What Good is the Church?

“What good has this “my way or the highway to hell” religion ever done for the world?” —TheFriendlyAtheist

It hurts to come across statements like the one above (I found it in the comments section of an article I was reading). Christianity has done a world of good in the last two thousand years. The sad thing is that few people are aware of our legacy. This is largely the church’s fault. True, we don’t want to boast, but a bit of PR might make a big difference. Besides, these aren’t our accomplishments—they are God’s blessings. Shouldn’t we tell everyone what God has done?

Here is my answer to TheFriendlyAtheist:

Dear Friendly Atheist,

I’m sorry we haven’t told you about what Christianity has done for the world. Let me begin to rectify that omission, starting right now. You see, Christianity has made a huge difference as a force for good throughout history.

Let’s start at the beginning. Back in the third century, a plague (probably smallpox) swept through the Roman Empire. In that climate of fear, a sick person would be immediately shunned by friends and family and left to die alone. The one exception was with the church. Filled with God’s love, these early believers risked their lives to care for complete strangers.

That wasn’t all the church did. In a cruel and brutal culture, the church offered unheard of love and compassion. According to researcher Rodney Stark,

To cities filled with homeless and the impoverished, Christianity offered charity as well as hope. To cities filled with newcomers and strangers, Christianity offered an immediate basis for attachments. To cities filled with orphans and widows, Christianity provided a new and expanded sense of family. To cities torn by violent ethnic strife, Christianity offered a new basis for social solidarity. And to cities faced with epidemics, fires and earthquakes, Christianity offered effective nursing services.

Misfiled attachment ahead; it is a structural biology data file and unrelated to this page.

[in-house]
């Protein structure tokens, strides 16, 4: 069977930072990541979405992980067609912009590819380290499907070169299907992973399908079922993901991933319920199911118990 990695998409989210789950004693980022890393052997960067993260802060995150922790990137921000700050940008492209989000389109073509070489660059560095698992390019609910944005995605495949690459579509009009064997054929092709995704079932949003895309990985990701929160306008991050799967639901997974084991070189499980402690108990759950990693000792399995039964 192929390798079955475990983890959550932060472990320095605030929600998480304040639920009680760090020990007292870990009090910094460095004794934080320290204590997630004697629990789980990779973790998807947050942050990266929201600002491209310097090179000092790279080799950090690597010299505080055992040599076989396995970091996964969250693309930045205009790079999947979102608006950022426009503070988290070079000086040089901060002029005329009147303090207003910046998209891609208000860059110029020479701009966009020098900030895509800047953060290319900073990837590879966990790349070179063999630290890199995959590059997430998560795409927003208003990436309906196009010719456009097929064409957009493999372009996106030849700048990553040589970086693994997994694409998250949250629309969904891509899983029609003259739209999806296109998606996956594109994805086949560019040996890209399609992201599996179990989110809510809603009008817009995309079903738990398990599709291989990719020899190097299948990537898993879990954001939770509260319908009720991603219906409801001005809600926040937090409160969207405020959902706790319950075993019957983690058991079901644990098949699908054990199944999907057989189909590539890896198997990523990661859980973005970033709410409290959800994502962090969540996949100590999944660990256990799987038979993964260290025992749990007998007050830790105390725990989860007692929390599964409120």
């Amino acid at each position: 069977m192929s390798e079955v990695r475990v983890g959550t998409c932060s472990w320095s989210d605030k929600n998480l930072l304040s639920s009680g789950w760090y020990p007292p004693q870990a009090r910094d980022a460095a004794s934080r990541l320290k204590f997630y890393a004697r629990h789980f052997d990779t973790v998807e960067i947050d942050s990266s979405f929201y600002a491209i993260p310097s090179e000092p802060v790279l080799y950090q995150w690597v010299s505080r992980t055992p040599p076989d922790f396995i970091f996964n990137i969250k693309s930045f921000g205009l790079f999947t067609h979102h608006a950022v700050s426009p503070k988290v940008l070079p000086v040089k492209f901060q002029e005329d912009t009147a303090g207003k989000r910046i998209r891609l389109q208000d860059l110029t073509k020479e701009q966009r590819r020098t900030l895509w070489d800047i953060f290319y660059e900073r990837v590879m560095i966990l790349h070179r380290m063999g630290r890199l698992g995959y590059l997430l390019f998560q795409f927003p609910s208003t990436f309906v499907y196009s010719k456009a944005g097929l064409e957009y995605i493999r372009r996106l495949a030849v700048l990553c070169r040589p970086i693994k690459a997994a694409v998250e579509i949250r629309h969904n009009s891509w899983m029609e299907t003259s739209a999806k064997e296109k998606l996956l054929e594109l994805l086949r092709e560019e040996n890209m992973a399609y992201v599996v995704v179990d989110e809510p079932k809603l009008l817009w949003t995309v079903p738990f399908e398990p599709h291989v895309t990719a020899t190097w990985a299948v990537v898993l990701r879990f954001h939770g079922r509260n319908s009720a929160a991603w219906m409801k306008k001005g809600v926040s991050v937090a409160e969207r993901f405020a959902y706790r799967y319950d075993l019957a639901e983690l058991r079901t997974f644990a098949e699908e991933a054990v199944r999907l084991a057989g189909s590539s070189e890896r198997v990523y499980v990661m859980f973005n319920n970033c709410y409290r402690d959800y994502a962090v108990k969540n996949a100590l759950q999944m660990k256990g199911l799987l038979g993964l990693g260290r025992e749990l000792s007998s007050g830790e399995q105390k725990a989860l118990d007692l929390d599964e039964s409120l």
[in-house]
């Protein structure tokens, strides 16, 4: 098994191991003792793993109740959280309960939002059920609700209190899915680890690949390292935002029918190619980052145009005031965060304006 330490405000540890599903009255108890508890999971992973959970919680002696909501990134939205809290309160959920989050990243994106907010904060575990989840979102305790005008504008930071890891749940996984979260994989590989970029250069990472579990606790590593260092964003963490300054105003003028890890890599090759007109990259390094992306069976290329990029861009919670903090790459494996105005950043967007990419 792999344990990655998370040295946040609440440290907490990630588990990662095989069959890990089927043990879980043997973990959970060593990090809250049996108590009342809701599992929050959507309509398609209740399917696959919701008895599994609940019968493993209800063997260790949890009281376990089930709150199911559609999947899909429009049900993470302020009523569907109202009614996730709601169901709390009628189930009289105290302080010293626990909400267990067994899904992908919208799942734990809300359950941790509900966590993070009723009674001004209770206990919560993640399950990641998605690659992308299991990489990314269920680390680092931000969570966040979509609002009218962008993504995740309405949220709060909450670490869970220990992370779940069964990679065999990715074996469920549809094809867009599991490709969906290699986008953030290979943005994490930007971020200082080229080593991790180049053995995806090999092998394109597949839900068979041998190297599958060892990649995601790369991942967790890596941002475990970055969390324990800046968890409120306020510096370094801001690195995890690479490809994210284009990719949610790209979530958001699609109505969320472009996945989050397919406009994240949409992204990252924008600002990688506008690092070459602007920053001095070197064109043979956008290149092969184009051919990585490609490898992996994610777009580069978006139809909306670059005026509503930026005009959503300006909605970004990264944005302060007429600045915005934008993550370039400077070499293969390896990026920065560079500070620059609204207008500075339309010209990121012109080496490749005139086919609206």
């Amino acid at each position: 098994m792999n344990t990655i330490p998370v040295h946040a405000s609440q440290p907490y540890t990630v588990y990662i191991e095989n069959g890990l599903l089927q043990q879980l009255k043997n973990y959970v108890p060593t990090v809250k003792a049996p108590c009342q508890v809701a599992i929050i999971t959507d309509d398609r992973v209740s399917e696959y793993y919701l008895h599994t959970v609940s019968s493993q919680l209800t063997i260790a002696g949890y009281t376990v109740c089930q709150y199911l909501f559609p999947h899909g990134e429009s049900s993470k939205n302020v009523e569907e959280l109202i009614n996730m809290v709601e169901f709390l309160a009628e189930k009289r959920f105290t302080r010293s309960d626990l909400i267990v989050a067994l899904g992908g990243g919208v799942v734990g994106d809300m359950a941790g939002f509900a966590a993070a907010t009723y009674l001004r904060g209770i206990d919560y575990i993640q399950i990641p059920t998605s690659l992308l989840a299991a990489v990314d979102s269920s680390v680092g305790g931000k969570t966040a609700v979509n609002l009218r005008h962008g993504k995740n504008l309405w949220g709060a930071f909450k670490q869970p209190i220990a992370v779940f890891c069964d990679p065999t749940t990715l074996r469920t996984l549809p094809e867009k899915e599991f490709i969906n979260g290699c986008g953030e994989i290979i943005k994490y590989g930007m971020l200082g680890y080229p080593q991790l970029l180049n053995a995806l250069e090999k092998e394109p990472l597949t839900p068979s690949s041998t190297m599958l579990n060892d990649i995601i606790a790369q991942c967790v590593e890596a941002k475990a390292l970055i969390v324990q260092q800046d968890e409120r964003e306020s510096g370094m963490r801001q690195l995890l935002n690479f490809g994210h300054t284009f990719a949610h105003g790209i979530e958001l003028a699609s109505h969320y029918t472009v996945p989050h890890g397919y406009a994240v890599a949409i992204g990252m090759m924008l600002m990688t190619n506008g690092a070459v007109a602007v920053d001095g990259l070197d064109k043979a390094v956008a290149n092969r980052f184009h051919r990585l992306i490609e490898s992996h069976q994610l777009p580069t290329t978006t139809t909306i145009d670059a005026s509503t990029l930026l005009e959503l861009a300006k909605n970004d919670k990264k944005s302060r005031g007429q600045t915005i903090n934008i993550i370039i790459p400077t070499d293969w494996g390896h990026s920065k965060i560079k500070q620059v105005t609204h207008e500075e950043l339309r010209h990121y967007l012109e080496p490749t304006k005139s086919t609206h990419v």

As the church grew, it continued to care for the sick. To quote Wikipedia, “The declaration of Christianity as an accepted religion in the Roman Empire drove an expansion of the provision of care. Following First Council of Nicaea in 325 A.D. construction of a hospital in every cathedral town was begun.” Medicine and Christianity continued to go hand in hand. Even in Islamic hospitals, the doctors were Christians. This connection between Christian faith and healing continues to the present day.

During the Dark Ages, the church was the center of learning, keeping history and literacy alive. In fact, many present-day universities trace their history back to the church. Mission schools brought formal education to Africa, going against the colonial powers by educating the native peoples. Today, the church still builds schools, often in places where no other resources are available.

Belief in unpredictable gods or a capricious Nature discouraged people from seeking natural laws that would remain consistent over time. Science arose directly from the Christian worldview that there is a God of order who created and maintains the cosmos.

Similarly, a belief in the value and dignity of every individual arises from the Christian teaching that God has made every person in his own image. In particular, the early church valued women in ways that contradicted the pagan society around them. As a result, Christian women disproportionately outnumbered the men.

And while some people used the Bible to justify their practice of slavery, the abolitionists were, for the most part, staunch believers. Today, the church is still deeply involved in issues of justice such as the fight against slavery and human trafficking.

Throughout church history, Christians have built orphanages, cared for widows, and served the poor. You won’t read it in the headlines, but it’s happening all over the world.

To be continued…

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